Memories can be very subjective things, meaning that we often diminish the impact of the partner we had immediately before the one true love.
It’s understandable, obviously, so you can get why the affection for Denmark’s 1986 kits means that the others worn during that decade are somewhat forgotten. That ‘Danish Dynamite’ side really came into the public consciousness in Mexico, but the foundations had been laid in the previous tournament.
The country had only ever reached the latter stages of a major competition once before, losing to the USSR in the semi-finals of the 1964 European Nations Cup, as it was then known, so reaching the Euro 84 finals was a big deal.
A notable change to the country’s kit for the tournament in France was the addition of contrasting sleeves by manufacturers Hummel. The change kit was worn in the opening game, a defeat to the host country, but Denmark qualified for the semi-finals thanks to wins over Yugoslavia and Belgium while wearing their first-choice strip.
That meant a last-four clash with Spain, who, as they would in 1986, proved to be the Danish party poopers. With Spain in red, Denmark had to change and, to increase the level of contrast, the home shorts were used as they exited the tournament on penalties after a 1-1 draw.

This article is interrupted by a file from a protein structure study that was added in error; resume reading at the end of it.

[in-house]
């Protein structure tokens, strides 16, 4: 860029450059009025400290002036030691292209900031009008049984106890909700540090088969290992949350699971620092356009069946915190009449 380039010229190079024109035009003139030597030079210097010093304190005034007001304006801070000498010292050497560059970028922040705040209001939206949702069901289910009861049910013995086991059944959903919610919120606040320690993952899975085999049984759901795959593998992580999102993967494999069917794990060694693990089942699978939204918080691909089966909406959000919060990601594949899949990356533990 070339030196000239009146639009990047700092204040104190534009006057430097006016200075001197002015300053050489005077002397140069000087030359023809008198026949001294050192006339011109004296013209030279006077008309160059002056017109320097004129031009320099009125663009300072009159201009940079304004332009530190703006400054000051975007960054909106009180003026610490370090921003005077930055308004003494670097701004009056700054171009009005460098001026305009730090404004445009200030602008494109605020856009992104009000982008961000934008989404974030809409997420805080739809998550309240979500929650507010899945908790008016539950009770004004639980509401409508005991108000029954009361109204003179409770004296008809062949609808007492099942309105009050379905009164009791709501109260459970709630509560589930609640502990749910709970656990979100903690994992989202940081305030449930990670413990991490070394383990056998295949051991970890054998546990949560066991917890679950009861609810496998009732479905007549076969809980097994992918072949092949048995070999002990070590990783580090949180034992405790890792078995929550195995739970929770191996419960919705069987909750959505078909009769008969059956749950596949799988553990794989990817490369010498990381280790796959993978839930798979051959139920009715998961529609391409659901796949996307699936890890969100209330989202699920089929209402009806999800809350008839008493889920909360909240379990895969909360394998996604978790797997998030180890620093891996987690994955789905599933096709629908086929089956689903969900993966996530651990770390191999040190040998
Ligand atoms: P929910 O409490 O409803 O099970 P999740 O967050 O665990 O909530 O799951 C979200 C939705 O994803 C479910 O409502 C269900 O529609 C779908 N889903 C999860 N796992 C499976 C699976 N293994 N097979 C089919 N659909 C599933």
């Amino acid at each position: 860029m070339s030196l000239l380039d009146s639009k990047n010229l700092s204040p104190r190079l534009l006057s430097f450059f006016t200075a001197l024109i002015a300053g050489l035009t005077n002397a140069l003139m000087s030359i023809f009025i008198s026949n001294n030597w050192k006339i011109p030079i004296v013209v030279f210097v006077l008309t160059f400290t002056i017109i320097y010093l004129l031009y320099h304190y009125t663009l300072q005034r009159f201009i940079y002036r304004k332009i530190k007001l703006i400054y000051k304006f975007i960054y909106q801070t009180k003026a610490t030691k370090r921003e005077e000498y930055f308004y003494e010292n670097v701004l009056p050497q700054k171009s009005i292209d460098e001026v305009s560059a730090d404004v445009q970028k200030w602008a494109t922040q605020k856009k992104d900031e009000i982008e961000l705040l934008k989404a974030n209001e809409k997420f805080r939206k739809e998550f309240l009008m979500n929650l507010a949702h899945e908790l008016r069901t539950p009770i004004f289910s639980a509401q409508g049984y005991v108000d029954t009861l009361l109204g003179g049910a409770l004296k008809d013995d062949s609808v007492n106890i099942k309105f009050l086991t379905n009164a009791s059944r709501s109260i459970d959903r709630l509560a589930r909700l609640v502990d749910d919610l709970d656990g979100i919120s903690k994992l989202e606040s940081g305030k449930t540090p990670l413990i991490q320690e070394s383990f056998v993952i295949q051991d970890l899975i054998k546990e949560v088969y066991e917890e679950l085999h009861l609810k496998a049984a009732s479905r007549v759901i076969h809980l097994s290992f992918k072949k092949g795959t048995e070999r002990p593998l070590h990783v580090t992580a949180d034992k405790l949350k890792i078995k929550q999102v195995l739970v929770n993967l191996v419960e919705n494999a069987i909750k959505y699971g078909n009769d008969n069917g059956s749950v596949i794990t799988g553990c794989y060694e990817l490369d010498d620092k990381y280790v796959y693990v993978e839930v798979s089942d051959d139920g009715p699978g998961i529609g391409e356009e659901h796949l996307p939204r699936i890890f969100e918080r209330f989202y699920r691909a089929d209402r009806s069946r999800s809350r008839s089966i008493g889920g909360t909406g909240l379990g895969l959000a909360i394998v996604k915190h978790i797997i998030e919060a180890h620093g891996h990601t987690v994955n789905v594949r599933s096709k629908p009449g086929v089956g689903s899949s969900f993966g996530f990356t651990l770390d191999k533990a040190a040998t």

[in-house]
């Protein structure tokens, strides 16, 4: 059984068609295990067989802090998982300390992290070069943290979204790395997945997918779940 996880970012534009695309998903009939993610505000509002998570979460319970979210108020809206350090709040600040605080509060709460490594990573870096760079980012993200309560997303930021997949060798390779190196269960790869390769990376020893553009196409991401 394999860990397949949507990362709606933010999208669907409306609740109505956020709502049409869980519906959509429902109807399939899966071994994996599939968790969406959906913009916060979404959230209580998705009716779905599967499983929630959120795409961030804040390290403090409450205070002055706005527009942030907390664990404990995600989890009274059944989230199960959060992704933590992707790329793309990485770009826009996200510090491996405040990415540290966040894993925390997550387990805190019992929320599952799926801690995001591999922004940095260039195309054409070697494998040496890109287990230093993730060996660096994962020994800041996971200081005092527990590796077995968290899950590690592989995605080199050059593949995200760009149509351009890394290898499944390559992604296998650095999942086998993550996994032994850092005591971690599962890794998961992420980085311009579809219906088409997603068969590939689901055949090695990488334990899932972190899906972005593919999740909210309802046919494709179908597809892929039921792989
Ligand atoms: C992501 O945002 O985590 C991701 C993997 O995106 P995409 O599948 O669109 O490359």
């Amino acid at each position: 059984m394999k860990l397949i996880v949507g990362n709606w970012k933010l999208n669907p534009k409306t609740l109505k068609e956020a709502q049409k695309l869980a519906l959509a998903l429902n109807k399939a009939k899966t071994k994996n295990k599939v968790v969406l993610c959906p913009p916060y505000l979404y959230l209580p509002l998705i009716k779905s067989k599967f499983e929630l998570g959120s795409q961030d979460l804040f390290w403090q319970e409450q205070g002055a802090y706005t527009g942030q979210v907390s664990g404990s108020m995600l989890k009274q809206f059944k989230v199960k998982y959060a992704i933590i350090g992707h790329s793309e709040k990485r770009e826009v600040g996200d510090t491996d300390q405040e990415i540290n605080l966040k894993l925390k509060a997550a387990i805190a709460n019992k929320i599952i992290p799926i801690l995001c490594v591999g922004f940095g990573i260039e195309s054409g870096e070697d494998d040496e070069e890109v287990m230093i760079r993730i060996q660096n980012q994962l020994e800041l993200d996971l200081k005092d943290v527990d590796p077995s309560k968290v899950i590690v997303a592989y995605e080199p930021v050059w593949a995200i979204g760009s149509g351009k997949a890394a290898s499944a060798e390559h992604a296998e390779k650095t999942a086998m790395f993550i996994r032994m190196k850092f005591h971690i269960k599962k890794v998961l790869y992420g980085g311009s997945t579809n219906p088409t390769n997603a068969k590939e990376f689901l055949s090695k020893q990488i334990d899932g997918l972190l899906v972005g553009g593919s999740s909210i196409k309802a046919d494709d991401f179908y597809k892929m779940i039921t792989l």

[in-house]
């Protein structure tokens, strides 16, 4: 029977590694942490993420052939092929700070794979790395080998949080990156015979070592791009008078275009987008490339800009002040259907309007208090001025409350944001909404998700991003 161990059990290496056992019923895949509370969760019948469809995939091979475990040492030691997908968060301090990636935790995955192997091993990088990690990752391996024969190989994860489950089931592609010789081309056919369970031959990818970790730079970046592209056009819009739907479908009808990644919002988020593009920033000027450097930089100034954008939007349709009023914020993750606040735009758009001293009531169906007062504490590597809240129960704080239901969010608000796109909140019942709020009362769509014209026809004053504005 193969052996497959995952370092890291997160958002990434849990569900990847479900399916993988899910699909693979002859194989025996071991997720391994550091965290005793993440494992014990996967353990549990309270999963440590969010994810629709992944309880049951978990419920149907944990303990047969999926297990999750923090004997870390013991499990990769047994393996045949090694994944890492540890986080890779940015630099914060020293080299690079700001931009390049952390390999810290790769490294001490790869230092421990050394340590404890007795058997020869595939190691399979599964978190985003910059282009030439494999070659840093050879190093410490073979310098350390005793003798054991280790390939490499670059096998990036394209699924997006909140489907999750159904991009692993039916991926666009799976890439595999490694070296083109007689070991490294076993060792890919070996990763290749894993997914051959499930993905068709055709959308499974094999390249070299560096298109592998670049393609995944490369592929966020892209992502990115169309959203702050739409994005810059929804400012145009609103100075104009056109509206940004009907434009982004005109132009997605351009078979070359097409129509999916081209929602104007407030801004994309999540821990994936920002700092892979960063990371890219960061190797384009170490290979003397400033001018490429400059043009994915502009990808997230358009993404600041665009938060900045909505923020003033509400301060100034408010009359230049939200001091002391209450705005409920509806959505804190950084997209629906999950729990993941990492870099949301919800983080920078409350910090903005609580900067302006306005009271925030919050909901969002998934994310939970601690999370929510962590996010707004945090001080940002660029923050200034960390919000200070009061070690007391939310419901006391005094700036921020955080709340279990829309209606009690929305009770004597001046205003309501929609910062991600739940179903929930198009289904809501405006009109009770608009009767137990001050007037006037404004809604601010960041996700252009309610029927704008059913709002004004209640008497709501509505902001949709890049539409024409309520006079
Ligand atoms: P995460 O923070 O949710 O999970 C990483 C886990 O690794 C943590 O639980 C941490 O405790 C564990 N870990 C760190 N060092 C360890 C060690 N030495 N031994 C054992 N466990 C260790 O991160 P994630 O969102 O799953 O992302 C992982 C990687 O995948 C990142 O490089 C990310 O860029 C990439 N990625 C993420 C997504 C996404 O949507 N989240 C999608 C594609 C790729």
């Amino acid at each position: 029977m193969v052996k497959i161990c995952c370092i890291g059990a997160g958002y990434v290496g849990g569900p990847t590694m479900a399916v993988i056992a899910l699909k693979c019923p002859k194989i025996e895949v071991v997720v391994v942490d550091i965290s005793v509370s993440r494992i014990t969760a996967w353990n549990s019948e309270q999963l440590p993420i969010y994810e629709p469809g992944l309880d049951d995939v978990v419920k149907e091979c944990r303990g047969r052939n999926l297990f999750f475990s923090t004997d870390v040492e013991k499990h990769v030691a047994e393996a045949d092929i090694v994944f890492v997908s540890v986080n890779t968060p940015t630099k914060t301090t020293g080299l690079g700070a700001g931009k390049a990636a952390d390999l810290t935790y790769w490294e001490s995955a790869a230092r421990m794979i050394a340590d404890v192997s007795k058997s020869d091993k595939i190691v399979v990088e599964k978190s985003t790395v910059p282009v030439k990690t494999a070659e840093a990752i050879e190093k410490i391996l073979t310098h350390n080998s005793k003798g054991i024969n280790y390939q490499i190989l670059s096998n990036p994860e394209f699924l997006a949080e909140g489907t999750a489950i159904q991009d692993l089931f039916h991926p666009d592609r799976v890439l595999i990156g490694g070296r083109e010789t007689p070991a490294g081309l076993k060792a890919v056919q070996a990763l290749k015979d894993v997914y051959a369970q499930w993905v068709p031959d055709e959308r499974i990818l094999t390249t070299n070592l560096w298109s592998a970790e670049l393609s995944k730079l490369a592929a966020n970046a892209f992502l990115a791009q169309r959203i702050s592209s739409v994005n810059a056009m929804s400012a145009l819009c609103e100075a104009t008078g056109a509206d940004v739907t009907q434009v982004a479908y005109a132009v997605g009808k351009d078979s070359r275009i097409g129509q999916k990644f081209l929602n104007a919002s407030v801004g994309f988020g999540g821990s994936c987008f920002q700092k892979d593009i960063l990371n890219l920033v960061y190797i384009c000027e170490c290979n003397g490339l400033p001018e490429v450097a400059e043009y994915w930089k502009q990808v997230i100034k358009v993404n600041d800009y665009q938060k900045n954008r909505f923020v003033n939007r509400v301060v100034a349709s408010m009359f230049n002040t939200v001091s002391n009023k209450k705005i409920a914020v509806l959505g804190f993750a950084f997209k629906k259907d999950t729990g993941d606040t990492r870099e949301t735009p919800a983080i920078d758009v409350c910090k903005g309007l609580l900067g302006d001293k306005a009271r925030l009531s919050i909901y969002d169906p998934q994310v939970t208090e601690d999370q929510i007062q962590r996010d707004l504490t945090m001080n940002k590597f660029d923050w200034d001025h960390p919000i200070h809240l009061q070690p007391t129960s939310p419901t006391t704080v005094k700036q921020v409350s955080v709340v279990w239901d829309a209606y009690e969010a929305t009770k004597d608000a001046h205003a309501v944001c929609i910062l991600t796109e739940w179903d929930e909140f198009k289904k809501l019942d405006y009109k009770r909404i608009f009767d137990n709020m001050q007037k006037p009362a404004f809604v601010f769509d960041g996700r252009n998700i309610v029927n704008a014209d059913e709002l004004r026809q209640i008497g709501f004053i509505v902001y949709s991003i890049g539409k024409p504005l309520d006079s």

The autumn of 1984 saw Denmark begin the campaign that would result in the country qualifying for the World Cup for the first time. In a group comprising the Danes, the USSR, Switzerland, Norway and the Republic of Ireland, 16 of the 20 games would see red shirts versus white, with the other four – Ireland’s home matches – featuring green v white. In fact, Ireland would end up wearing different shirts in each of their eight games.
Having begun with a home win over Norway, Denmark’s first away game was against Switzerland in October 1984 and they wore the change shirts with red shorts. However, we must assume that the large amounts of red and white proved troublesome, as that was the last time that kit was used.
In the interim, the foundations were laid for qualification, with the home kit worn in the magnificent 4-2 win at home to the USSR in June 1985.
Denmark’s second away game in the group wouldn’t be until September of that year, when they went to Moscow for the return game against the Soviet Union. This time, they were in a new all-white strip, essentially the same design as the new Tottenham Hotspur home kit but with red trim rather than navy.
While they lost 1-0 to the USSR and then drew 0-0 at home to Switzerland, Denmark won their final two games, 5-1 in Norway and 4-1 in Ireland, while wearing the white kit to secure top spot and qualify for Mexico.